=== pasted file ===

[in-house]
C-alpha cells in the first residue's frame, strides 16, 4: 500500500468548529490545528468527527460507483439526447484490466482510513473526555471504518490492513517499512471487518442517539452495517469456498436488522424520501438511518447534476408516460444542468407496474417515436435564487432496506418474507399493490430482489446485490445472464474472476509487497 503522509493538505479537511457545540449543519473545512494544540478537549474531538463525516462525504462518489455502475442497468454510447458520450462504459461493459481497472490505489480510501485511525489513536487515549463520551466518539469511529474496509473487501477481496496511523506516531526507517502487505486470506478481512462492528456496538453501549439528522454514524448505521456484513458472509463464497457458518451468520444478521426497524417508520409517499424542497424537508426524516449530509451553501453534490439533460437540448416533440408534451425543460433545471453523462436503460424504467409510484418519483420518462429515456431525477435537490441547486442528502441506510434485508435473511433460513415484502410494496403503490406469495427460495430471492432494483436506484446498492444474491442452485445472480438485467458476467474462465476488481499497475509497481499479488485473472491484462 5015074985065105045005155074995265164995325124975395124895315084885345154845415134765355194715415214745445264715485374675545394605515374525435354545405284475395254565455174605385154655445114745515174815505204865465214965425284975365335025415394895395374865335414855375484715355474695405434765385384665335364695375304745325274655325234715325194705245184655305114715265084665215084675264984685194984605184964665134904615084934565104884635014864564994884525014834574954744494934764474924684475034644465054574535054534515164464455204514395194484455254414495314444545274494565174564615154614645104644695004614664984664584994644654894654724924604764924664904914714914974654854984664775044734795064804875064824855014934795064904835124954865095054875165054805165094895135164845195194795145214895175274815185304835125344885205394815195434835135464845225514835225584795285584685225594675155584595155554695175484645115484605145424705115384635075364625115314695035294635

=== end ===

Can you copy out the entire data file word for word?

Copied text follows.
[in-house]
C-alpha cells in the first residue's frame, strides 16, 4: 500500500468548529490545528468527527460507483439526447484490466482510513473526555471504518490492513517499512471487518442517539452495517469456498436488522424520501438511518447534476408516460444542468407496474417515436435564487432496506418474507399493490430482489446485490445472464474472476509487497 503522509493538505479537511457545540449543519473545512494544540478537549474531538463525516462525504462518489455502475442497468454510447458520450462504459461493459481497472490505489480510501485511525489513536487515549463520551466518539469511529474496509473487501477481496496511523506516531526507517502487505486470506478481512462492528456496538453501549439528522454514524448505521456484513458472509463464497457458518451468520444478521426497524417508520409517499424542497424537508426524516449530509451553501453534490439533460437540448416533440408534451425543460433545471453523462436503460424504467409510484418519483420518462429515456431525477435537490441547486442528502441506510434485508435473511433460513415484502410494496403503490406469495427460495430471492432494483436506484446498492444474491442452485445472480438485467458476467474462465476488481499497475509497481499479488485473472491484462 5015074985065105045005155074995265164995325124975395124895315084885345154845415134765355194715415214745445264715485374675545394605515374525435354545405284475395254565455174605385154655445114745515174815505204865465214965425284975365335025415394895395374865335414855375484715355474695405434765385384665335364695375304745325274655325234715325194705245184655305114715265084665215084675264984685194984605184964665134904615084934565104884635014864564994884525014834574954744494934764474924684475034644465054574535054534515164464455204514395194484455254414495314444545274494565174564615154614645104644695004614664984664584994644654894654724924604764924664904914714914974654854984664775044734795064804875064824855014934795064904835124954865095054875165054805165094895135164845195194795145214895175274815185304835125344885205394815195434835135464845225514835225584795285584685225594675155584595155554695175484645115484605145424705115384635075364625115314695035294635